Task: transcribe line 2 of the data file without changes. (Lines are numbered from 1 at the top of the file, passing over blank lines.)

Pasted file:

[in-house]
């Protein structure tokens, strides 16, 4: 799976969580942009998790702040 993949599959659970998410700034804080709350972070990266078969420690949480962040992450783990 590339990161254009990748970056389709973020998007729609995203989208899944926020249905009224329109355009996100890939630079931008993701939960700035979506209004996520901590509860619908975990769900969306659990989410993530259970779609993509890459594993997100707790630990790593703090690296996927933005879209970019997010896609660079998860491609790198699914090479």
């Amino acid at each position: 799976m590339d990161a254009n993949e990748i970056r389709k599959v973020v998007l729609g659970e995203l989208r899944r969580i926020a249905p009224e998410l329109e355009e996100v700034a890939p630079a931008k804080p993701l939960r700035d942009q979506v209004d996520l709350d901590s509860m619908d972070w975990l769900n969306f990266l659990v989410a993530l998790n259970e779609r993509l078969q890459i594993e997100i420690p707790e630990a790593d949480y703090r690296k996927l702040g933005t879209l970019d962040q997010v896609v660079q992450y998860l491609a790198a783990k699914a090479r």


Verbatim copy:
């Protein structure tokens, strides 16, 4: 799976969580942009998790702040 993949599959659970998410700034804080709350972070990266078969420690949480962040992450783990 590339990161254009990748970056389709973020998007729609995203989208899944926020249905009224329109355009996100890939630079931008993701939960700035979506209004996520901590509860619908975990769900969306659990989410993530259970779609993509890459594993997100707790630990790593703090690296996927933005879209970019997010896609660079998860491609790198699914090479």